Remembering James Baldwin

On February 3, 2017, Raoul Peck’s critically acclaimed documentary “I Am Not Your Negro” will debut in theaters across the nation, introducing a new generation to the prophetic voice of James Baldwin. The film considers American race relations through the lens of Baldwin’s unfinished novel “Remember This House.”

Raised in Harlem, Baldwin cemented his legacy as one of the most important voices of the Civil Rights Movement with works like the semi-autobiographical novel Go Tell It On the Mountain and the soul-piercing essays of The Fire Next Time and Notes of a Native Son. His influence endures in the work of writers like Toni Morrison and Ta-Nehisi Coates who point to him as inspiration for their work. However, as Damaso Reyes observes in The Root, “The beauty and sadness of Baldwin’s writing is that he could be speaking about today.”

The American Christian has largely neglected his literary genius in favor of more “conventional” voices on race like Martin Luther King, Jr., Rosa Parks, and Malcolm X. While Baldwin’s sexuality, socialism and religious skepticism make him an unlikely teacher for the Church, his writings provide a powerful critique of American Christianity’s failure to model or advocate for racial equality. His essays, especially in The Fire Next Time, balance the love ethic of King with the prophetic denunciations of X.

In The Fire Next Time, Baldwin identifies a disconnect between theology and practice. For him, it raises questions concerning the authenticity of the Christian faith. He writes, “If the concept of God has any use, it is to make us larger, freer, and more loving. If God can’t do that, it’s time we got rid of him.” The Church, as Baldwin understands it, must be engaged with eternal and temporal concerns for it loses legitimacy when its commitment to Biblical principles like the Golden Rule are not reflected in its concern for racial justice.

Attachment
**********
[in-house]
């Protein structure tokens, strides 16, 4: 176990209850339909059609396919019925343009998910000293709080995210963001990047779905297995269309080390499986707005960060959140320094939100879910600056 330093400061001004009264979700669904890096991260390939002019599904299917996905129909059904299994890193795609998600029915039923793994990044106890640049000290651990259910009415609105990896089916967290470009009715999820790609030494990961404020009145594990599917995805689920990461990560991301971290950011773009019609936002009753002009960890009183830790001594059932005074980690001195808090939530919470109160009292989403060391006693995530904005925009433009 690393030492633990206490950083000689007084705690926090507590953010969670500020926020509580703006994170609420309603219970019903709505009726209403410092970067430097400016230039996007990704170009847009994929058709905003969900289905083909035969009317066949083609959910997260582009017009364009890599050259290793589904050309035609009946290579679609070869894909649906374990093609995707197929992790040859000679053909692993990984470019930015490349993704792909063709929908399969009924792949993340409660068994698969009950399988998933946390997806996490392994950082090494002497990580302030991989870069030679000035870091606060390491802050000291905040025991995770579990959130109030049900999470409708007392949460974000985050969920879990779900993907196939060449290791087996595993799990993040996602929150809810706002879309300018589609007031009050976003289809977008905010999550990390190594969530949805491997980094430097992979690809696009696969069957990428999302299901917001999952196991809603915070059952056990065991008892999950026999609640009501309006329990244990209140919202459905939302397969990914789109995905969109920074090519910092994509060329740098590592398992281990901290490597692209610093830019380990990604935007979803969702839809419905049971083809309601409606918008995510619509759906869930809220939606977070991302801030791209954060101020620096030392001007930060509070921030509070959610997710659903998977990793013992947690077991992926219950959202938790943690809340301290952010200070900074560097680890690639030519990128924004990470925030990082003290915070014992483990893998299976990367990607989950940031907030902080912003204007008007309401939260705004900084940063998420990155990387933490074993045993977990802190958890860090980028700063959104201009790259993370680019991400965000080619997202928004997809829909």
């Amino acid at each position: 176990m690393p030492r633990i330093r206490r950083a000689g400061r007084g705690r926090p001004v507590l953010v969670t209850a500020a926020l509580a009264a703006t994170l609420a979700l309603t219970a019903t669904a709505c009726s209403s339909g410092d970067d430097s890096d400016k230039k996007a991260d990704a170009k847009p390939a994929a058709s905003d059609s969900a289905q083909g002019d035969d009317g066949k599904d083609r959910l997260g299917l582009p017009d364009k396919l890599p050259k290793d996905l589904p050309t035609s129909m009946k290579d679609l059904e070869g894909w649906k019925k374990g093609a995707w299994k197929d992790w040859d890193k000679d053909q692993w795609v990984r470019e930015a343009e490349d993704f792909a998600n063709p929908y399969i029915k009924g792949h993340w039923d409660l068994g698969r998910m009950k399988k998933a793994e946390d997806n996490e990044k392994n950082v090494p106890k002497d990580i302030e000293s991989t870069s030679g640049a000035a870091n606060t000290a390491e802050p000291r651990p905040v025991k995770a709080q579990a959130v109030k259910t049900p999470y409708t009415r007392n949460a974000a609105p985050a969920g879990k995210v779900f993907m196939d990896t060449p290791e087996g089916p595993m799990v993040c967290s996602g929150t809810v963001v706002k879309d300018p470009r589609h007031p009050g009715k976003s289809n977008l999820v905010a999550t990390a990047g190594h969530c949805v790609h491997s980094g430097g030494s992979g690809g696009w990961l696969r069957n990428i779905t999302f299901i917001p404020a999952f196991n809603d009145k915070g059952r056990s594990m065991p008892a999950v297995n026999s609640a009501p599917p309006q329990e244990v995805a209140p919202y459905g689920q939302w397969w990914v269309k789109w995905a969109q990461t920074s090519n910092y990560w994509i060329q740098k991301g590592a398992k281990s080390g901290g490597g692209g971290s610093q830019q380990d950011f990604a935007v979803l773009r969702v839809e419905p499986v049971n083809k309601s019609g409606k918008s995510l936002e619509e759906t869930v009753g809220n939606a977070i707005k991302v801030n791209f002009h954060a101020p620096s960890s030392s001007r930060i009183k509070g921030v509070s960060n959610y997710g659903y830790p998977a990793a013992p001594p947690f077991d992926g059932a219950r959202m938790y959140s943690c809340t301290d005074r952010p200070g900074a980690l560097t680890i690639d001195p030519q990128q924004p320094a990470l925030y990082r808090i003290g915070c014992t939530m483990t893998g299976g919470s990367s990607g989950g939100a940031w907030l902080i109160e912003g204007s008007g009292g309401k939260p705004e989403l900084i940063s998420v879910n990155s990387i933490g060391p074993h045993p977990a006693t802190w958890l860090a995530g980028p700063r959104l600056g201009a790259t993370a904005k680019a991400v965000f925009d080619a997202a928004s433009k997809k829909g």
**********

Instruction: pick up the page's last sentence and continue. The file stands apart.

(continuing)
Of course, many contemporary churches across the nation have evidenced desires to be agents of racial reconciliation. However, the language of racial reconciliation often obscures the ways racist practices persist in the present. Congregations emphasize themes like racial unity, but fail to seriously engage or combat pervasive forms of systemic racism that permeate American culture beyond acknowledging their existence.

The Church needs leaders and congregations willing to live out the theological and practical implications of their faith in the area of race. Apart from a serious attempt to address systemic racism, efforts for racial reconciliation stand as cheap substitutes for true racial unity. None of these realities deny the positive changes along racial lines that have occurred since the days of slavery and segregation, but as Malcolm X was fond of saying, “If you stick a knife in my back nine inches and pull it out six inches, there’s no progress.”

In an age where people of color face unequal treatment in the criminal justice system, greater barriers to employment, and a president who routinely stokes racial fears against them for political power, more is expected of the Church. Christianity may not be the primary culprit of racial discrimination in society, but it cannot be an innocent bystander either. As Baldwin observes, either the church actively works to combat all forms of racism and racial discrimination in society or it becomes complicit with them:

This is the crime of which I accuse my country and my countrymen, and for which neither I nor time nor history will ever forgive them, that they have destroyed and are destroying hundreds of thousands of lives and do not know it and do not want to know it…. But it is not permissible that the authors of devastation should also be innocent. It is the innocence which constitutes the crime.

Baldwin’s point resonates with the familiar biblical story of the Good Samaritan (). In this narrative, the priest and the Levite who failed to help the beaten man were not innocent bystanders, they were sinfully negligent. They failed to meet the demands of Christian love to their brother who was in need.